Freeing yourself from smoking is possible, on the condition that you remember the key to your strategy is the intensity of your true desire to quit smoking, in other words, the intensity of your ‘motivation’ to quit! Where would you place yourself on a scale of 0 to 10?
What is motivation?
Smokers frequently experience conflict between two contradictory desires: the desire and the refusal to quit smoking! They cannot foresee giving up the pleasure of smoking, but they fear illness, disability, or worse, if they do not quit smoking.
Just as fruit requires a certain amount of sunshine to mature, smokers also need a certain amount of time to decide to finally quit smoking. At some point, they will be convinced that the benefits they will gain if they manage to quit smoking are more important than the pleasures and superficial support which cigarettes provide on a daily basis. This is a personal acknowledgement which cannot be made by anyone but the smoker. It is also important to understand that the number of reasons to quit smoking has little connection with the intensity of desire to quit smoking, which depends solely upon the degree of ‘psychological maturity’ of smokers.
This maturity develops over time. New smokers are quite comfortable with their current situation as they are young and believe they are ‘immortal’. But over time, smokers become aware of the disadvantages of cigarettes, the dangers which threaten them and that become more severe with age. They begin to regret ever lighting their first cigarette, especially when they realise how difficult it is to quit smoking! It is the burden of this disappointment which leads them to finally decide to contemplate quitting smoking permanently. What will you gain by quitting smoking in relation to what you will lose? How confident are you about following the advice of your tobacco treatment specialist on a scale of 0 to 10? Answering these questions will set you on the right track.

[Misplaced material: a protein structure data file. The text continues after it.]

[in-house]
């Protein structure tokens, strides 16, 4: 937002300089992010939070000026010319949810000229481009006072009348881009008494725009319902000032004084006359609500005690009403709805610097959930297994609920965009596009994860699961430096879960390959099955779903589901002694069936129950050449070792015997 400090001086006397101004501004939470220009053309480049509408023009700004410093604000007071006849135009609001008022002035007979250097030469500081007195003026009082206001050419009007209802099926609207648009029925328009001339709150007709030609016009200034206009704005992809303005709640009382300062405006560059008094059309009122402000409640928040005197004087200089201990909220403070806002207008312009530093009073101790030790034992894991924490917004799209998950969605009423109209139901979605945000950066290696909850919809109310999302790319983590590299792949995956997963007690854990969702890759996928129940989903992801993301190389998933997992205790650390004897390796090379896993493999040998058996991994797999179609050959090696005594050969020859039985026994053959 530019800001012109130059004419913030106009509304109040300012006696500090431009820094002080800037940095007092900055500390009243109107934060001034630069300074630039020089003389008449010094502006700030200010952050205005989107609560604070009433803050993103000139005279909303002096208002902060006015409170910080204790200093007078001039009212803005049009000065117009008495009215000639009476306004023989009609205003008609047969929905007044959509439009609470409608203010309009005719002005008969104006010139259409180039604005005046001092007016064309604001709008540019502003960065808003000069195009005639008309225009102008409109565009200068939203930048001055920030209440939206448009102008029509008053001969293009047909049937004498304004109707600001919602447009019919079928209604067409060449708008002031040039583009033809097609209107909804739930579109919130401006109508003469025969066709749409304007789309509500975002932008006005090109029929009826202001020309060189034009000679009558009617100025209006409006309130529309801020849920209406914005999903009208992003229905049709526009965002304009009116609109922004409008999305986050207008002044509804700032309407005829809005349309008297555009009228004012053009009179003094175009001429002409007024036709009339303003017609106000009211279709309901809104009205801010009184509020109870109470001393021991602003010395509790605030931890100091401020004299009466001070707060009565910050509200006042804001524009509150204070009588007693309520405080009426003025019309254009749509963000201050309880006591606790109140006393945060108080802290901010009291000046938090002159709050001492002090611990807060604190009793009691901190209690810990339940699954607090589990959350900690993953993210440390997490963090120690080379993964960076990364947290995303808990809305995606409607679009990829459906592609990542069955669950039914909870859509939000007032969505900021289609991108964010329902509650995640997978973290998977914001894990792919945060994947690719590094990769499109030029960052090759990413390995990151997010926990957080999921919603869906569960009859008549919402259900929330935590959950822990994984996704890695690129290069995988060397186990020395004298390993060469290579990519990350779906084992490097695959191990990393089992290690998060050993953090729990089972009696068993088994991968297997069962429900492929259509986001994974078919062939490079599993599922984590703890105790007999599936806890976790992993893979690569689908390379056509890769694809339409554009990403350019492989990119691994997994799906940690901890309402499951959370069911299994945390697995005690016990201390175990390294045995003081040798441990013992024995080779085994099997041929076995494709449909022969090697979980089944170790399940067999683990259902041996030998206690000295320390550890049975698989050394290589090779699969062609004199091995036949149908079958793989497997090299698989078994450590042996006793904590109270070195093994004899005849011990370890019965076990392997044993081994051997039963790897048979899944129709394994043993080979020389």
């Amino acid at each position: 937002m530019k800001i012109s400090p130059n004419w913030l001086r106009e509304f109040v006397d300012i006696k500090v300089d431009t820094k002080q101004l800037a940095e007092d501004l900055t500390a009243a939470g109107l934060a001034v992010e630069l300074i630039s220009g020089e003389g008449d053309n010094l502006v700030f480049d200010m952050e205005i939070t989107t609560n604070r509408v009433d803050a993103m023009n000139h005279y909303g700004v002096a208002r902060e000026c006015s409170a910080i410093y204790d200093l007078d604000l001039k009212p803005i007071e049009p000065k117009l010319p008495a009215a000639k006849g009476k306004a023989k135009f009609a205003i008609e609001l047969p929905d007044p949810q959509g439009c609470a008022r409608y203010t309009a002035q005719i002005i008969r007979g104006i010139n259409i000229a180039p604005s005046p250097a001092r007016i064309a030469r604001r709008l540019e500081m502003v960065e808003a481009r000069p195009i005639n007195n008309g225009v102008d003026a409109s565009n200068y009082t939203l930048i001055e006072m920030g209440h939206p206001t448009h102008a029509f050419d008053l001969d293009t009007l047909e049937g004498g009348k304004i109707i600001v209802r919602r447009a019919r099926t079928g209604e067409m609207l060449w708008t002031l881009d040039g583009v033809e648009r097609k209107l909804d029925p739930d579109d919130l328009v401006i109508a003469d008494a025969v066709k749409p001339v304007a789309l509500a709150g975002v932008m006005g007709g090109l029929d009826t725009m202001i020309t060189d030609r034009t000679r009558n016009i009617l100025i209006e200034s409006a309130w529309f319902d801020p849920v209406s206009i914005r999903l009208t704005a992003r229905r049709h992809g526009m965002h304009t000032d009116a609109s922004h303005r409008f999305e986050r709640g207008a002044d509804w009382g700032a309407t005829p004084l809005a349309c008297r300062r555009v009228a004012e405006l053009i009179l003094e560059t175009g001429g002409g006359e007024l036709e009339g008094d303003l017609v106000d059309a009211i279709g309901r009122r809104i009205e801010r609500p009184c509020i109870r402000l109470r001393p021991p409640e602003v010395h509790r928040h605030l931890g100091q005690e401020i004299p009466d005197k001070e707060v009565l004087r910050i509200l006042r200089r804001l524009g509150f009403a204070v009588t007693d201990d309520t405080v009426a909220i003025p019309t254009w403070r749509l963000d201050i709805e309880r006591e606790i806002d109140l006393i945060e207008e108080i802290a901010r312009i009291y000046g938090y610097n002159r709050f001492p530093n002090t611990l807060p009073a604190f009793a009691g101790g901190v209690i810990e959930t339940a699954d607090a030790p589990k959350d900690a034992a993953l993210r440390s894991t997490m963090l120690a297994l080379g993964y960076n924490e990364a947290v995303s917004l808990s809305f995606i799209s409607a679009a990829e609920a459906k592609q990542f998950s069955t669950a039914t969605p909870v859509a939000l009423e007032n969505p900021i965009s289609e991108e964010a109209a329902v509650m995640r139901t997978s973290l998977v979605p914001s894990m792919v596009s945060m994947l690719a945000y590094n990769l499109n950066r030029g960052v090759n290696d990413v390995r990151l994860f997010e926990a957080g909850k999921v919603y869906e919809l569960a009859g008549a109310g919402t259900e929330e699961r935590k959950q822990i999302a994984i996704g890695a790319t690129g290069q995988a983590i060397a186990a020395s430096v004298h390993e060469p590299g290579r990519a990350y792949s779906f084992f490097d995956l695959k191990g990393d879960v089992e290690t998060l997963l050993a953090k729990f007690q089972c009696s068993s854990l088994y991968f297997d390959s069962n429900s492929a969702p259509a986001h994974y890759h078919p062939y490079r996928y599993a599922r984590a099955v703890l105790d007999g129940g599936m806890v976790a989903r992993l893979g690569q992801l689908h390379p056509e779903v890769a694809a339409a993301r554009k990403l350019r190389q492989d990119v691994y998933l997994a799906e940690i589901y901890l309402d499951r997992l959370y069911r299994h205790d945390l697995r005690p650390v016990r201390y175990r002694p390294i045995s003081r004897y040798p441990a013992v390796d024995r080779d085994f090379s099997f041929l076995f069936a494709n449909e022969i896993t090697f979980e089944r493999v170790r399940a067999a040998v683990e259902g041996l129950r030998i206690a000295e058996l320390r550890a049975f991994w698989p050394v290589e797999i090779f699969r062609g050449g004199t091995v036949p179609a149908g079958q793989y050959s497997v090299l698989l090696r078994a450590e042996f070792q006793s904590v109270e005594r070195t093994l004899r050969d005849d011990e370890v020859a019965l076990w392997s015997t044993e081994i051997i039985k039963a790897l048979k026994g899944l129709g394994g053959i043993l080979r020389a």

Motivation is a force which urges us to act in order to satisfy a personal need, whether it be material or moral in nature. Being motivated means finding meaning and value for a decision or action. Of course, we all have different values. What counts is that our own values are of great importance to us, so that can we can live by them. When we believe an action has meaning, our energy to accomplish it is heightened.
Our motivations change over time and what we do not perceive as being an important objective to achieve today, could be seen as being a significant one tomorrow…and vice versa! Only the result obtained will enable adequate conclusions to be drawn about our degree of motivation at the moment we set our goal…
With regard to smoking, our brain switches between continuing to smoke and quitting. The motivation to quit is a ‘honeymoon period’ which is often strived for and which is achieved when this contradictory, ambivalent situation has been overcome, eventually leading us to make the right decision.